The lawsuits differ in some areas. In Byer's case, the lawsuit alleges that the doctor stopped the abortion after seven minutes because she was crying and did not complete the procedure. Gravely's lawsuit alleges that Stephens did not use ultrasound to guide him in the procedure.
Byer alleges that she was promised anesthesia through an IV but never given any. Gravely's lawsuit says she was given "twilight sedation" but never lost consciousness. Gravely also asserts that she was "physically restrained" so the abortion could continue against her will.
A lawyer defending Stephens, the physician for the West Virginia clinic, has denied the allegations against his client.
"The center contests the allegations in the complaint and is prepared to defend against them," Tamela White, Stephens' attorney, said in an email to the Gazette-Mail.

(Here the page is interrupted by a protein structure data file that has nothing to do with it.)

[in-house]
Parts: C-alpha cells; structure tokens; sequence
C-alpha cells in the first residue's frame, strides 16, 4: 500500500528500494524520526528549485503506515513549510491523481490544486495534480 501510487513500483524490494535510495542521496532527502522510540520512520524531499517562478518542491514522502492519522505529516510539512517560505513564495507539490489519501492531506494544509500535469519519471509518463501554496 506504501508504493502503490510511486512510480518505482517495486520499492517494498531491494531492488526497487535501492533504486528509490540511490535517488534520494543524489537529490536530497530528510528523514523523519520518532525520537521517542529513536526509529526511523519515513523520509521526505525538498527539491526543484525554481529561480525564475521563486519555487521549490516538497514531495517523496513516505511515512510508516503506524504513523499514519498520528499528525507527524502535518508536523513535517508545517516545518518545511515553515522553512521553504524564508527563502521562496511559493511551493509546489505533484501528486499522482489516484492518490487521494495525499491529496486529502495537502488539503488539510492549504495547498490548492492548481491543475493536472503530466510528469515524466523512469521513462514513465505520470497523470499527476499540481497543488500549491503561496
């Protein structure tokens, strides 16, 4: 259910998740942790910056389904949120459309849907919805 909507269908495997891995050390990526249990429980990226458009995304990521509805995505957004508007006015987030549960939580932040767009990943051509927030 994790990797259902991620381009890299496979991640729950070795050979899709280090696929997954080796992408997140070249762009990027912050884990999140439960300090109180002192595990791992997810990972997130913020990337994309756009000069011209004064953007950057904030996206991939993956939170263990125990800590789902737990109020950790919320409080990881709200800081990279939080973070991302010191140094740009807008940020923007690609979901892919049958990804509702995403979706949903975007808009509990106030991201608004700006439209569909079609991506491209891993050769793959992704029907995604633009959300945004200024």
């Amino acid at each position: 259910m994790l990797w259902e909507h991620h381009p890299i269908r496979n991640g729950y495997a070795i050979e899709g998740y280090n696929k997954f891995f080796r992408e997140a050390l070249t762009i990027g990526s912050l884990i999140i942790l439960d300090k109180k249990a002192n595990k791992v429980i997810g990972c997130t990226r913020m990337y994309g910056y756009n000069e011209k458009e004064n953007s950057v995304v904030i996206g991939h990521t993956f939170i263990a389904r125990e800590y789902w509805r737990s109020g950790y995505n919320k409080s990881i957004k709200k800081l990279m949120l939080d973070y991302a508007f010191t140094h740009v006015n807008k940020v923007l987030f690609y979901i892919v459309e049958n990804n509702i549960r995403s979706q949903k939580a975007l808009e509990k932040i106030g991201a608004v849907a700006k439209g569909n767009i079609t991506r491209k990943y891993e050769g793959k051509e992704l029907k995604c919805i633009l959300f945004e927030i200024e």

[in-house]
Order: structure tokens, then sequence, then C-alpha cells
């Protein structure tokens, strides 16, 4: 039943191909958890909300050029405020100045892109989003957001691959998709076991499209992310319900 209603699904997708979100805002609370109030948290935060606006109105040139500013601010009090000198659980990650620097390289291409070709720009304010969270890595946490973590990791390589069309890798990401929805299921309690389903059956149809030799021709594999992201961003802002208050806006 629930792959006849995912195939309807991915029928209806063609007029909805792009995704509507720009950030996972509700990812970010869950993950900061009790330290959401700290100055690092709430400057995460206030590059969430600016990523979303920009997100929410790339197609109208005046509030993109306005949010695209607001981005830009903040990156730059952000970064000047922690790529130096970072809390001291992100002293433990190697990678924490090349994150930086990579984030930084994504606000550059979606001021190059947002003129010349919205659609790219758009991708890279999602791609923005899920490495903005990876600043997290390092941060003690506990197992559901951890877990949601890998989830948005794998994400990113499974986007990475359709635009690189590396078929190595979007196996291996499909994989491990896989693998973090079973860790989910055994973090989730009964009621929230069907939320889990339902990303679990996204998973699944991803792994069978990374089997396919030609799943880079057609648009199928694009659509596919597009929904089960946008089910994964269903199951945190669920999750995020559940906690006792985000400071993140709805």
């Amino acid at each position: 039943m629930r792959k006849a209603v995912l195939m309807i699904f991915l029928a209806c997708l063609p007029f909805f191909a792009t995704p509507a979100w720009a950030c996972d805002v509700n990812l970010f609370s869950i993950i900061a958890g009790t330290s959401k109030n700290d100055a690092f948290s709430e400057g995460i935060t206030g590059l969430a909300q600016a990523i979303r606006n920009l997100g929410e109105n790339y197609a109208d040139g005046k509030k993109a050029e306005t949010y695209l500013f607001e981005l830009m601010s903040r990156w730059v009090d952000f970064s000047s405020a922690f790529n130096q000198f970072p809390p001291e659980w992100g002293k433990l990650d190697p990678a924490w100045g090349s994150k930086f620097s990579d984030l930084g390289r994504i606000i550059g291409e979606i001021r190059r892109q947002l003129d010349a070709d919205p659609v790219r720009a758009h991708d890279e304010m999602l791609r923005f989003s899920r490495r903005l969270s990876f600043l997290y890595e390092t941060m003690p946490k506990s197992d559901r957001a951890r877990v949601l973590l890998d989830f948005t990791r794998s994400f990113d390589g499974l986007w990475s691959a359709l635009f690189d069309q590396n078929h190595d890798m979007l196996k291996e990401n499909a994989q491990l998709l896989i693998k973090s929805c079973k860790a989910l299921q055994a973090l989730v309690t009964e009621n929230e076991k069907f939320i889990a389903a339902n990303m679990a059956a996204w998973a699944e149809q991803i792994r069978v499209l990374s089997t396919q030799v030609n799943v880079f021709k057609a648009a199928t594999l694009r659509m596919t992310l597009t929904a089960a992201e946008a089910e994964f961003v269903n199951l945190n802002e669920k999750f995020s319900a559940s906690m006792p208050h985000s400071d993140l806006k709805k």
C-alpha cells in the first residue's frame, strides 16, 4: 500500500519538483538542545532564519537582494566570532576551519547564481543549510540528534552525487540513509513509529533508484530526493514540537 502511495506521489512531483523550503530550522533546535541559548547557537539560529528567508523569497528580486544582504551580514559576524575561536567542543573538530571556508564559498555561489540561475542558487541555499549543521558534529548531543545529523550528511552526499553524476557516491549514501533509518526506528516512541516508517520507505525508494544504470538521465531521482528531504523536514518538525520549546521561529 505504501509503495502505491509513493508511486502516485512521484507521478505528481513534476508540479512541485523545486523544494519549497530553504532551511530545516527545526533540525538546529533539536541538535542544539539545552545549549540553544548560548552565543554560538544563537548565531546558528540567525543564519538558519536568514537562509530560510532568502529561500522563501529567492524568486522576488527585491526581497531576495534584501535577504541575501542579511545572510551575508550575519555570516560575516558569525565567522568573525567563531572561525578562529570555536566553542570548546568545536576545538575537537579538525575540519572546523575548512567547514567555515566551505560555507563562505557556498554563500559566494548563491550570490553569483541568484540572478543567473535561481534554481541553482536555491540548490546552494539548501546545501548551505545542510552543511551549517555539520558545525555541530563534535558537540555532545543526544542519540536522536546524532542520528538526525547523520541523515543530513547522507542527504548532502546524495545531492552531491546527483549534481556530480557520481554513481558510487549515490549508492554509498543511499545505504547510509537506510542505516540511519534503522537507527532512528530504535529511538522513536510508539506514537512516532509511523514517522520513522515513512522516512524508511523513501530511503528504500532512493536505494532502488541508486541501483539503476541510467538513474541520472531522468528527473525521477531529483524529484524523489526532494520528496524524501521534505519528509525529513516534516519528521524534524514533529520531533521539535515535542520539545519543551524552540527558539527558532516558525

Stephens has settled seven malpractice lawsuits since 1970, according to the West Virginia Board of Medicine's website. Two others were dismissed. The board has not disciplined Stephens.
The Alliance Defending Freedom, an anti-abortion advocacy group based in Scottsdale, Ariz., lists Romero and Dys, who are representing the women as "allied attorneys." The Alliance is assisting the attorneys with the lawsuit.
Reached Thursday afternoon, a representative of the ADF declined to comment on the matter, saying the Colorado case is set for trial in June before District Court in El Paso County.
Citing a court-issued protective order, Romero said he could not comment on the matter.
Anti-abortion advocates in West Virginia are pushing for regulations that abortion rights advocates have argued are meant to restrict access to abortion.
Attorney General Patrick Morrisey is reviewing the state's regulations for abortion clinics. Morrisey recently accepted public comments on the matter.
Reach Lori Kersey at lori.ker...@wvgazette.com or 304-348-1240.
CORRECTION: An earlier version of this story misstated the time period during which Stephens had malpractice lawsuits filed against him.